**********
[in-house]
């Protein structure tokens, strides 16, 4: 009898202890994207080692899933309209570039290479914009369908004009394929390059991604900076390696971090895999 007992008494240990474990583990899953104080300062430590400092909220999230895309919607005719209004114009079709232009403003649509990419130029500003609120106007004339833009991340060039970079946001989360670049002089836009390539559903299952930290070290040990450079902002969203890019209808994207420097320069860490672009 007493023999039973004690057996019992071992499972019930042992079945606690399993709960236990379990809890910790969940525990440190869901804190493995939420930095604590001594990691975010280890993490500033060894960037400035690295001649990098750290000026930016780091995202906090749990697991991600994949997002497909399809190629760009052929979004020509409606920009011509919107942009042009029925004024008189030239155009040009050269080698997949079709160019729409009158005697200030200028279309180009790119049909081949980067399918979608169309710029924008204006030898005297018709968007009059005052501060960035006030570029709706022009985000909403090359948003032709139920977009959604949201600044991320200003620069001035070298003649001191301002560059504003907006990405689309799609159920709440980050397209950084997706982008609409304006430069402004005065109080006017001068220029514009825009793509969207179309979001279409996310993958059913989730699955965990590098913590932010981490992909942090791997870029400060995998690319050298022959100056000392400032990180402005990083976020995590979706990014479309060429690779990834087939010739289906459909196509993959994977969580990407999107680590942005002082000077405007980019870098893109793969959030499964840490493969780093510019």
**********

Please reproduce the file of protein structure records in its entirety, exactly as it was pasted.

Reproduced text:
[in-house]
């Protein structure tokens, strides 16, 4: 009898202890994207080692899933309209570039290479914009369908004009394929390059991604900076390696971090895999 007992008494240990474990583990899953104080300062430590400092909220999230895309919607005719209004114009079709232009403003649509990419130029500003609120106007004339833009991340060039970079946001989360670049002089836009390539559903299952930290070290040990450079902002969203890019209808994207420097320069860490672009 007493023999039973004690057996019992071992499972019930042992079945606690399993709960236990379990809890910790969940525990440190869901804190493995939420930095604590001594990691975010280890993490500033060894960037400035690295001649990098750290000026930016780091995202906090749990697991991600994949997002497909399809190629760009052929979004020509409606920009011509919107942009042009029925004024008189030239155009040009050269080698997949079709160019729409009158005697200030200028279309180009790119049909081949980067399918979608169309710029924008204006030898005297018709968007009059005052501060960035006030570029709706022009985000909403090359948003032709139920977009959604949201600044991320200003620069001035070298003649001191301002560059504003907006990405689309799609159920709440980050397209950084997706982008609409304006430069402004005065109080006017001068220029514009825009793509969207179309979001279409996310993958059913989730699955965990590098913590932010981490992909942090791997870029400060995998690319050298022959100056000392400032990180402005990083976020995590979706990014479309060429690779990834087939010739289906459909196509993959994977969580990407999107680590942005002082000077405007980019870098893109793969959030499964840490493969780093510019």